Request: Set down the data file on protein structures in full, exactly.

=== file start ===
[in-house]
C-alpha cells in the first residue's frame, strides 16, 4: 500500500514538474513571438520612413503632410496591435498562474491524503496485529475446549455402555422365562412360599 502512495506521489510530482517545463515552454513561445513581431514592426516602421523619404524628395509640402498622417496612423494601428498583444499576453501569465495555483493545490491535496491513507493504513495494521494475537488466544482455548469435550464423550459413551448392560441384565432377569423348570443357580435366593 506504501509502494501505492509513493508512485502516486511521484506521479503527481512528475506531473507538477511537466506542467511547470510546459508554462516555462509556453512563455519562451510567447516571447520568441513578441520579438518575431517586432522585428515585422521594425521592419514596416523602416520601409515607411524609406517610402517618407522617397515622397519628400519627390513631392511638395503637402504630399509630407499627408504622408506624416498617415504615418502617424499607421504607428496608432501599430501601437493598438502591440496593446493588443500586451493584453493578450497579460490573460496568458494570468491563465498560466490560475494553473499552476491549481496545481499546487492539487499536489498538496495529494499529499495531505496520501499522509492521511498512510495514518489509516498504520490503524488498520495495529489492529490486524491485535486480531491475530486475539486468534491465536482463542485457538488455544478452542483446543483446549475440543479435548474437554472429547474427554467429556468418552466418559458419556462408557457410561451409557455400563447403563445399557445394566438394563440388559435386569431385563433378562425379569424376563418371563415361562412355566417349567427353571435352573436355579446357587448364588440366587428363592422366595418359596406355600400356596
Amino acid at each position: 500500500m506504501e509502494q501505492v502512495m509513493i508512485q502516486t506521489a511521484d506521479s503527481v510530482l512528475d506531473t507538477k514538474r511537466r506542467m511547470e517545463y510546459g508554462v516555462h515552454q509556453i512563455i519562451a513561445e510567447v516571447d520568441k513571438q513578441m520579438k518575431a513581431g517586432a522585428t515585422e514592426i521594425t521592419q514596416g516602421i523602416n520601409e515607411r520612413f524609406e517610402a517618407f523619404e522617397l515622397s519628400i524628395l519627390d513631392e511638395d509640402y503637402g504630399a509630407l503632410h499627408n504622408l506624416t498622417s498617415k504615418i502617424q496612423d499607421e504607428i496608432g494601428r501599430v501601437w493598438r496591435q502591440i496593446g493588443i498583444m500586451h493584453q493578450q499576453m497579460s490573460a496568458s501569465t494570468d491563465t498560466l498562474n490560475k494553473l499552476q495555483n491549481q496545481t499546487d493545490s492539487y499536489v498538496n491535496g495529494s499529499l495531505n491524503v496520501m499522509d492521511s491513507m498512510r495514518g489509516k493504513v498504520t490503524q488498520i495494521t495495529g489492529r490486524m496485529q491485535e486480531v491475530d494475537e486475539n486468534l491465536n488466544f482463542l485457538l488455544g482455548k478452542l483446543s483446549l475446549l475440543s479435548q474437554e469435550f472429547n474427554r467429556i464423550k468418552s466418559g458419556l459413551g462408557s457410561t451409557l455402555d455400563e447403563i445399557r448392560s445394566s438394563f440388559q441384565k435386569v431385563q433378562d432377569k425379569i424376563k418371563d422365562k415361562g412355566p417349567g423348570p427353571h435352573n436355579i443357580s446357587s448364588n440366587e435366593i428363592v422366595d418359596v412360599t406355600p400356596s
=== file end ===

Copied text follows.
[in-house]
C-alpha cells in the first residue's frame, strides 16, 4: 500500500514538474513571438520612413503632410496591435498562474491524503496485529475446549455402555422365562412360599 502512495506521489510530482517545463515552454513561445513581431514592426516602421523619404524628395509640402498622417496612423494601428498583444499576453501569465495555483493545490491535496491513507493504513495494521494475537488466544482455548469435550464423550459413551448392560441384565432377569423348570443357580435366593 506504501509502494501505492509513493508512485502516486511521484506521479503527481512528475506531473507538477511537466506542467511547470510546459508554462516555462509556453512563455519562451510567447516571447520568441513578441520579438518575431517586432522585428515585422521594425521592419514596416523602416520601409515607411524609406517610402517618407522617397515622397519628400519627390513631392511638395503637402504630399509630407499627408504622408506624416498617415504615418502617424499607421504607428496608432501599430501601437493598438502591440496593446493588443500586451493584453493578450497579460490573460496568458494570468491563465498560466490560475494553473499552476491549481496545481499546487492539487499536489498538496495529494499529499495531505496520501499522509492521511498512510495514518489509516498504520490503524488498520495495529489492529490486524491485535486480531491475530486475539486468534491465536482463542485457538488455544478452542483446543483446549475440543479435548474437554472429547474427554467429556468418552466418559458419556462408557457410561451409557455400563447403563445399557445394566438394563440388559435386569431385563433378562425379569424376563418371563415361562412355566417349567427353571435352573436355579446357587448364588440366587428363592422366595418359596406355600400356596
Amino acid at each position: 500500500m506504501e509502494q501505492v502512495m509513493i508512485q502516486t506521489a511521484d506521479s503527481v510530482l512528475d506531473t507538477k514538474r511537466r506542467m511547470e517545463y510546459g508554462v516555462h515552454q509556453i512563455i519562451a513561445e510567447v516571447d520568441k513571438q513578441m520579438k518575431a513581431g517586432a522585428t515585422e514592426i521594425t521592419q514596416g516602421i523602416n520601409e515607411r520612413f524609406e517610402a517618407f523619404e522617397l515622397s519628400i524628395l519627390d513631392e511638395d509640402y503637402g504630399a509630407l503632410h499627408n504622408l506624416t498622417s498617415k504615418i502617424q496612423d499607421e504607428i496608432g494601428r501599430v501601437w493598438r496591435q502591440i496593446g493588443i498583444m500586451h493584453q493578450q499576453m497579460s490573460a496568458s501569465t494570468d491563465t498560466l498562474n490560475k494553473l499552476q495555483n491549481q496545481t499546487d493545490s492539487y499536489v498538496n491535496g495529494s499529499l495531505n491524503v496520501m499522509d492521511s491513507m498512510r495514518g489509516k493504513v498504520t490503524q488498520i495494521t495495529g489492529r490486524m496485529q491485535e486480531v491475530d494475537e486475539n486468534l491465536n488466544f482463542l485457538l488455544g482455548k478452542l483446543s483446549l475446549l475440543s479435548q474437554e469435550f472429547n474427554r467429556i464423550k468418552s466418559g458419556l459413551g462408557s457410561t451409557l455402555d455400563e447403563i445399557r448392560s445394566s438394563f440388559q441384565k435386569v431385563q433378562d432377569k425379569i424376563k418371563d422365562k415361562g412355566p417349567g423348570p427353571h435352573n436355579i443357580s446357587s448364588n440366587e435366593i428363592v422366595d418359596v412360599t406355600p400356596s